Christian Farmers Federation of Ontario Commentary
By Brooke Wareing, CFFO Communications Intern
This year marked the 52nd annual Grey Bruce Farmers week. The event was held Jan. 3 to 9 in Elmwood. Grey Bruce Farmers Week started in 1968 and was originally a conference several days long focusing on dairy, beef and crops. The conference has since evolved and is now an annual conference held every year in January, dedicated to providing extensive information on major agricultural commodities. The conference attracts more than 1,300 people to Grey Bruce and features many different speakers and exhibits.
The week features days dedicated to specific commodities such as beef, dairy, goat, sheep, horse and crops and concluded with a day focused on ecological farming. Farmers Week provides a unique experience where farmers can learn about issues that pertain to their specific interests, but also have the option of learning about new commodities as well.
The week started off with Beef Day, where Andrew Campbell presented “The Good and Bad of Reaching Out to Consumers.” His presentation, like many others, provided a unique perspective on modern ag issues and focused on how to effectively communicate the good work of farmers in Ontario.
Other presentations during the week included a speech from Bruce Vandenburg, owner of Mariposa Dairy, who presented on the impacts of CETA; a speech from Jennifer MacTavish, General Manager of the Ontario Sheep Farmers, and many more. Grey Bruce Farmers Week also included panel discussions, such as a producer panel on pasture pork, a sheep fencing panel discussion, and an “In Search of Efficiencies and Higher Productivity” discussion.
CFFO staff representatives attended Dairy Day, which included speakers on a variety of topics and exhibits. Dairy day was a busy conference, with the Elmwood Community Centre hall filled with farmers listening to speakers, touring the exhibits and, of course, socializing. One of the speakers, Dr. Robert Tremblay, offered tips on raising calves, sanitizing bottles, and how to keep dairy cattle herds as healthy as possible.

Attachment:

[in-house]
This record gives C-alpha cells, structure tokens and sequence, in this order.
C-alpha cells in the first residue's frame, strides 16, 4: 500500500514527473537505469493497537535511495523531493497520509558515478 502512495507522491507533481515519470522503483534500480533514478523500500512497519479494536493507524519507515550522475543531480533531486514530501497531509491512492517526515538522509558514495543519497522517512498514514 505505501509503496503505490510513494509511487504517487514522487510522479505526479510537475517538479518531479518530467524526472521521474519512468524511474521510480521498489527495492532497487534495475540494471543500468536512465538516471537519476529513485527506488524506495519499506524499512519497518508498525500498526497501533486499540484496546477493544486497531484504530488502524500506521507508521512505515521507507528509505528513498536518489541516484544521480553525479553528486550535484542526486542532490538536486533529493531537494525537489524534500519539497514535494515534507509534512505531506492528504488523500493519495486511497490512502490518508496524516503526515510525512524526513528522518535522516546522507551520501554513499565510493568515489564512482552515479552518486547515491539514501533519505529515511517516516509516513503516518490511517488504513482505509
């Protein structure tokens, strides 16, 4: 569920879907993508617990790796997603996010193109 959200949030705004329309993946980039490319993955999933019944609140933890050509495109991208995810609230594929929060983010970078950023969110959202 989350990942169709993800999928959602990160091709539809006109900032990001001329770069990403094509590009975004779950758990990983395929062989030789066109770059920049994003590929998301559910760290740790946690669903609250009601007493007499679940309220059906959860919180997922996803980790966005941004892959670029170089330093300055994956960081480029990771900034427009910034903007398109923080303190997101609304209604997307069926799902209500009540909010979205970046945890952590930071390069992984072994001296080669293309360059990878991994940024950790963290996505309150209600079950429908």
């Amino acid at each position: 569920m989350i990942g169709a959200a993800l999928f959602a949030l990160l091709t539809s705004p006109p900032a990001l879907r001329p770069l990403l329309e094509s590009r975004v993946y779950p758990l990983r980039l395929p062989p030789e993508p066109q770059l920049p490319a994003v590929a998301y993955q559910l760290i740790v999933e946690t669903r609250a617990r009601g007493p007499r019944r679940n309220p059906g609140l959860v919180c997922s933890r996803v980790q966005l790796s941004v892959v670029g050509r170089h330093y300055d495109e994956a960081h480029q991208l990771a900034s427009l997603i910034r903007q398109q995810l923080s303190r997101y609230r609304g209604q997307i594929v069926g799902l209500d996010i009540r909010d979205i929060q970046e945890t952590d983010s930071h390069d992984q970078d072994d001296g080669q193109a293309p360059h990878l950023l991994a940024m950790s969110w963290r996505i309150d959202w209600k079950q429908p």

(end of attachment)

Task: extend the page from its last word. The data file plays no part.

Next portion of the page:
Ralph Dietrich also spoke during Dairy Day on the industry and how it is performing in current times. Dietrich elaborated on milk demand and how a new processing plant being built in Kingston may open more opportunities for dairy farmers. Lastly, he spoke regarding NAFTA and what changes could look like and how they may impact the dairy industry.
Overall, Grey Bruce Farmers Week is a unique experience that caters to major agricultural commodities and provides extensive day-long sessions. This week-long event is excellent for learning practical and specific knowledge related to your own commodity, but is also a great experience for any farmer that is interested in a new commodity or learning more. If you were unable to attend this year, make sure you mark it on your calendars for next year as this is a great event.
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